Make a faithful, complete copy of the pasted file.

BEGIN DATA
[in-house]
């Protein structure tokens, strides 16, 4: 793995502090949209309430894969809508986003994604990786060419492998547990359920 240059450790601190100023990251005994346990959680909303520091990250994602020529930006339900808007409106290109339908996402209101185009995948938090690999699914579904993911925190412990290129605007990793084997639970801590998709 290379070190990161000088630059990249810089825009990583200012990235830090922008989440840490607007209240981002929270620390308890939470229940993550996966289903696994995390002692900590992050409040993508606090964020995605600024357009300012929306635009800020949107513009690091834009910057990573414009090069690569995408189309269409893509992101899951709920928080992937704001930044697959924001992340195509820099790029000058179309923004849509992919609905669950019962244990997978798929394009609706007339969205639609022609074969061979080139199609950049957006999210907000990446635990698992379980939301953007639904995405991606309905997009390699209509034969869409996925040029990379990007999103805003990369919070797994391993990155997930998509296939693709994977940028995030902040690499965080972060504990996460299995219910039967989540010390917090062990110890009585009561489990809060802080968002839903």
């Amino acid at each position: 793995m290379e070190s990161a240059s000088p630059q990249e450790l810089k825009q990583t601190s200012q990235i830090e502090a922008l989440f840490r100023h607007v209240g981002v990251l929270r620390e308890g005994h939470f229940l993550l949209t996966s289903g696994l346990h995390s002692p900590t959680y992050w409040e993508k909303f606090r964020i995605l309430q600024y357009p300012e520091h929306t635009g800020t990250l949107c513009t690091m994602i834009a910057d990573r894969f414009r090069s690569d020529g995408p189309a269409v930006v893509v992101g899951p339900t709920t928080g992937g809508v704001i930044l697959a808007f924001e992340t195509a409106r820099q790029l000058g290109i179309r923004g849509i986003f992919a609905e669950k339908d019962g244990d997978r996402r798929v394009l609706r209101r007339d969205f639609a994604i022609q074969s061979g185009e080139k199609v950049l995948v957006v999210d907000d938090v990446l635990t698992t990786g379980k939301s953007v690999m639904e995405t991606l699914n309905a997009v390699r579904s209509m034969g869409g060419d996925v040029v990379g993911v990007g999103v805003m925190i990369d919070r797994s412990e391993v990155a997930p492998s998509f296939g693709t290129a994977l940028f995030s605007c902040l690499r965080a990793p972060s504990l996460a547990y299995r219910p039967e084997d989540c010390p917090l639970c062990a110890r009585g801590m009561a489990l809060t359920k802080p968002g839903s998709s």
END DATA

[in-house]
């Protein structure tokens, strides 16, 4: 793995502090949209309430894969809508986003994604990786060419492998547990359920 240059450790601190100023990251005994346990959680909303520091990250994602020529930006339900808007409106290109339908996402209101185009995948938090690999699914579904993911925190412990290129605007990793084997639970801590998709 290379070190990161000088630059990249810089825009990583200012990235830090922008989440840490607007209240981002929270620390308890939470229940993550996966289903696994995390002692900590992050409040993508606090964020995605600024357009300012929306635009800020949107513009690091834009910057990573414009090069690569995408189309269409893509992101899951709920928080992937704001930044697959924001992340195509820099790029000058179309923004849509992919609905669950019962244990997978798929394009609706007339969205639609022609074969061979080139199609950049957006999210907000990446635990698992379980939301953007639904995405991606309905997009390699209509034969869409996925040029990379990007999103805003990369919070797994391993990155997930998509296939693709994977940028995030902040690499965080972060504990996460299995219910039967989540010390917090062990110890009585009561489990809060802080968002839903």
């Amino acid at each position: 793995m290379e070190s990161a240059s000088p630059q990249e450790l810089k825009q990583t601190s200012q990235i830090e502090a922008l989440f840490r100023h607007v209240g981002v990251l929270r620390e308890g005994h939470f229940l993550l949209t996966s289903g696994l346990h995390s002692p900590t959680y992050w409040e993508k909303f606090r964020i995605l309430q600024y357009p300012e520091h929306t635009g800020t990250l949107c513009t690091m994602i834009a910057d990573r894969f414009r090069s690569d020529g995408p189309a269409v930006v893509v992101g899951p339900t709920t928080g992937g809508v704001i930044l697959a808007f924001e992340t195509a409106r820099q790029l000058g290109i179309r923004g849509i986003f992919a609905e669950k339908d019962g244990d997978r996402r798929v394009l609706r209101r007339d969205f639609a994604i022609q074969s061979g185009e080139k199609v950049l995948v957006v999210d907000d938090v990446l635990t698992t990786g379980k939301s953007v690999m639904e995405t991606l699914n309905a997009v390699r579904s209509m034969g869409g060419d996925v040029v990379g993911v990007g999103v805003m925190i990369d919070r797994s412990e391993v990155a997930p492998s998509f296939g693709t290129a994977l940028f995030s605007c902040l690499r965080a990793p972060s504990l996460a547990y299995r219910p039967e084997d989540c010390p917090l639970c062990a110890r009585g801590m009561a489990l809060t359920k802080p968002g839903s998709s």